When the trachea gets infected, it’s almost always due to a virus. Patients have a barking cough, no runny nose, and normal lung exam by stethoscope. In children under 3, we call it croup; they can get significantly short of breath, because the trachea is narrow (see Diagram — Upper Respiratory Tract). In older persons, it’s just a nasty cough.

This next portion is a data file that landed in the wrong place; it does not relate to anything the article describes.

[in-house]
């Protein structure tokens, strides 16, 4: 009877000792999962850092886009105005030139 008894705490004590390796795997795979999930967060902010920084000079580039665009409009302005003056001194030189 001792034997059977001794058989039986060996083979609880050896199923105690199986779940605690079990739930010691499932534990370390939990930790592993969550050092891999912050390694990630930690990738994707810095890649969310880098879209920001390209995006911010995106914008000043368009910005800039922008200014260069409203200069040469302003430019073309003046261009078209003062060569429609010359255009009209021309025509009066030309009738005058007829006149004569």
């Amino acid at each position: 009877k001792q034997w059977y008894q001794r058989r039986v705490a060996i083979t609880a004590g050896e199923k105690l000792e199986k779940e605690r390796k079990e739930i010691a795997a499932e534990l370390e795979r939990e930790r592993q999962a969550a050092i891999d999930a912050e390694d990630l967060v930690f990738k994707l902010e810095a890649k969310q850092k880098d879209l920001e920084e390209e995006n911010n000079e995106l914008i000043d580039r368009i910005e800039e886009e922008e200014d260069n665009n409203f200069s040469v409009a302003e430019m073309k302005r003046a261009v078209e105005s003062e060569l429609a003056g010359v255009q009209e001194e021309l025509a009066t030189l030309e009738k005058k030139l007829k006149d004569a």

This is one time I suggest cough syrup, especially at night to help patients sleep. In general, cough medicine interferes with our defenses — coughing keeps things out of the lungs, so if we suppress it, there’s more chance of pneumonia. The main disease that resembles tracheitis is Pertussis (“whooping cough”). We might think of this if coughing spells are so severe that the person vomits, or if the cough is going on toward 2 weeks without starting to improve even a little. We worry most about this if the patient is around infants too young to be vaccinated (or whose parents are anti-vaccine for whatever reason), because babies are who can die from Pertussis.